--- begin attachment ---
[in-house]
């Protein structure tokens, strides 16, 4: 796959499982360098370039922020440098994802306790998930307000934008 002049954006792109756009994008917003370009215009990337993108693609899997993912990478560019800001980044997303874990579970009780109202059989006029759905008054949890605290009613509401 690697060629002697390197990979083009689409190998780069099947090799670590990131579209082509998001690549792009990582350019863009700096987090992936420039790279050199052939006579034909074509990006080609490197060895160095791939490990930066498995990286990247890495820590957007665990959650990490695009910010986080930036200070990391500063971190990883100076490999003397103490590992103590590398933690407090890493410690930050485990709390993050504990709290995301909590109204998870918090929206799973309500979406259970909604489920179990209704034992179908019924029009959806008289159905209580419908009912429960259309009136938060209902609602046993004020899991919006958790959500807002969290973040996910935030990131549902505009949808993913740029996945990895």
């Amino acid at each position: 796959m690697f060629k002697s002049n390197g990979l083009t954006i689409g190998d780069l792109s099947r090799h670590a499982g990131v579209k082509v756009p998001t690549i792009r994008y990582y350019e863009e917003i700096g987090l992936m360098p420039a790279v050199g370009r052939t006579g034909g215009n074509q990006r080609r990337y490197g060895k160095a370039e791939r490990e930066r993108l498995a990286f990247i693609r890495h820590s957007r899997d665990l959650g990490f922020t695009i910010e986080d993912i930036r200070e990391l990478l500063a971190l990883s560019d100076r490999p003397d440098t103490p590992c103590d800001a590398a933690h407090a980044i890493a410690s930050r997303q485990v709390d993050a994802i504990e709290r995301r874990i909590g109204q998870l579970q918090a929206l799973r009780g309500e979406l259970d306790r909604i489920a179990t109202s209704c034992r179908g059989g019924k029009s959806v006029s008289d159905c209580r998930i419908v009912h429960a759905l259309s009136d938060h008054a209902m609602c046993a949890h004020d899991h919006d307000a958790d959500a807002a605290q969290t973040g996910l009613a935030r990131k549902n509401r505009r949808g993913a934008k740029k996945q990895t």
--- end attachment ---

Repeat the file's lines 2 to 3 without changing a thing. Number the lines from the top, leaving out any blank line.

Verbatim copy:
């Protein structure tokens, strides 16, 4: 796959499982360098370039922020440098994802306790998930307000934008 002049954006792109756009994008917003370009215009990337993108693609899997993912990478560019800001980044997303874990579970009780109202059989006029759905008054949890605290009613509401 690697060629002697390197990979083009689409190998780069099947090799670590990131579209082509998001690549792009990582350019863009700096987090992936420039790279050199052939006579034909074509990006080609490197060895160095791939490990930066498995990286990247890495820590957007665990959650990490695009910010986080930036200070990391500063971190990883100076490999003397103490590992103590590398933690407090890493410690930050485990709390993050504990709290995301909590109204998870918090929206799973309500979406259970909604489920179990209704034992179908019924029009959806008289159905209580419908009912429960259309009136938060209902609602046993004020899991919006958790959500807002969290973040996910935030990131549902505009949808993913740029996945990895």
């Amino acid at each position: 796959m690697f060629k002697s002049n390197g990979l083009t954006i689409g190998d780069l792109s099947r090799h670590a499982g990131v579209k082509v756009p998001t690549i792009r994008y990582y350019e863009e917003i700096g987090l992936m360098p420039a790279v050199g370009r052939t006579g034909g215009n074509q990006r080609r990337y490197g060895k160095a370039e791939r490990e930066r993108l498995a990286f990247i693609r890495h820590s957007r899997d665990l959650g990490f922020t695009i910010e986080d993912i930036r200070e990391l990478l500063a971190l990883s560019d100076r490999p003397d440098t103490p590992c103590d800001a590398a933690h407090a980044i890493a410690s930050r997303q485990v709390d993050a994802i504990e709290r995301r874990i909590g109204q998870l579970q918090a929206l799973r009780g309500e979406l259970d306790r909604i489920a179990t109202s209704c034992r179908g059989g019924k029009s959806v006029s008289d159905c209580r998930i419908v009912h429960a759905l259309s009136d938060h008054a209902m609602c046993a949890h004020d899991h919006d307000a958790d959500a807002a605290q969290t973040g996910l009613a935030r990131k549902n509401r505009r949808g993913a934008k740029k996945q990895t």